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Brad737

Is a Dobsonian Really Necessary?

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Hello all,

I bought a cheapo ToysRUs reflector for my daughter for Christmas, but as I've come to find out, it's pretty poor quality. I'd like to get a better telescope for the kids (and me!) to use, and have been poring over all sorts of buyer's guides.  I'd like to keep our purchase to $400 or less. From what I've read, the Zhumell Z8 and the Orion XT8 both seem to be very nice scopes for beginners. Herein lies the rub.  Our family really enjoys camping, and the 8 inch Dobsonians just seem to be too big to bring along on our camping trips.  I was thinking we may be better off buying something around 130mm on a tripod mount, solely for ease of packing in the Family Truckster. Would stepping down to a 5 inch scope be a total waste of time for us?  I'd like to be able to show the kids stuff like the rings of Saturn, the cloud bands and storm of Jupiter, the Moon, etc. 

 

I should also point out that I'm something of a gadget freak, so I'll probably spring for one of the 8 inch Dobsonians at some point in the future as well.  What do you all think?  Any recommendations for a nice 5 inch tripod scope?  I'd prefer to stay away from computerized systems for now, solely because I'm a rank beginner. 

 

Thanks,

Brad

Edited by Brad737
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Others can talk to smaller scopes, but I can chime in on the XT8. I recently purchase the XT8 Plus and love the scope, but the idea of lugging it around camping is not something I'd look forward to. It's not overly heavy, but it's awkward (and you don't want to risk dropping it!). 

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A smaller telescope which would compliment an 8 inch Dobsonian in the long-term might be a 100mm or 120mm short tube refractor. I'm thinking something like:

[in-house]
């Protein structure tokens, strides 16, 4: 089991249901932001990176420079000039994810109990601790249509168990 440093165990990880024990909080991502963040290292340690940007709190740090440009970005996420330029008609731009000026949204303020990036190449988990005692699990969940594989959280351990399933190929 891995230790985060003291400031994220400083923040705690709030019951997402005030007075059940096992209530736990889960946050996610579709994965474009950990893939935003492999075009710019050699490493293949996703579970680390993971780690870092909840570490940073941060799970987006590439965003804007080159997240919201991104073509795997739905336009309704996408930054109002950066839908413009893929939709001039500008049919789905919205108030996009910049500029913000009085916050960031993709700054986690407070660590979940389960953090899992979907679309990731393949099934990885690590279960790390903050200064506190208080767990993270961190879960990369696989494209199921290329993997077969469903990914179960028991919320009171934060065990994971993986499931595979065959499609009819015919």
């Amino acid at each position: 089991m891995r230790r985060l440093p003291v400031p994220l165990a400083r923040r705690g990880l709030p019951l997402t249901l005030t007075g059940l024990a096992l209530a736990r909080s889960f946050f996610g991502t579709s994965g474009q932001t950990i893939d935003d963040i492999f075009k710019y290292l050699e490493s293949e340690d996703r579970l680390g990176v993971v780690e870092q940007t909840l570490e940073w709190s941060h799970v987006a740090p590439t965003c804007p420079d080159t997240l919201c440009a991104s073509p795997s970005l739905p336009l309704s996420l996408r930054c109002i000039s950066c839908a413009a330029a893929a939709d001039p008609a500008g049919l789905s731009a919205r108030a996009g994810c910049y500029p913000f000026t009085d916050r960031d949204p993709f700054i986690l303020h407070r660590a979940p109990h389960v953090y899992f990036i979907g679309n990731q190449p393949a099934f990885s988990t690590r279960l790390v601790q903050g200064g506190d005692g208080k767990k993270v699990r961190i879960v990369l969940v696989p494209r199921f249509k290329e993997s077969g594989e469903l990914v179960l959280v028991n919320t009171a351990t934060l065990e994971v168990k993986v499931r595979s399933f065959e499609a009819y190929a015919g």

https://www.firstlightoptics.com/startravel/skywatcher-startravel-120-az3.html

I'm almost sure these or something similar must be available in the USA. Very portable, and although these are available with Equatorial mounts, for ease and speed in use I would go for the simpler Alt-azimuth mount as shown.

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I bring a Celestron C8 along on camping trips. That has an 8" aperture and is very compact. Truss-tube, or even better travel /suitcase Dobsonians are also compact when folded. These do not come cheap, however.

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My 127 Mak (a catadioptric) is very compact and portable.  It gives good views of most objects, esp. where the sky is darker.  It is computerised, but you don't have to use that of course - just power up and direct it with its convenient alt-az mount.  Then as you gain experience, you will really value the GoTo and tracking facilities.  

It might be worth spending a little over-budget on a computerised model to avoid wanting something better soon after you get hooked!  Second-hand even?

Doug.

 

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A 6" Newtonian is a great all round scope and more than capable of showing you and your kids some great views of every kind of object. A 4" refractor is a brilliantvwork horse scope that would fit nicely in your truckster and you'd hardly notice it. It would give wonderfully sharp views of the moon and planets as well as many brighter deep sky objects, and wide field views of star fields and comets.

Mike ?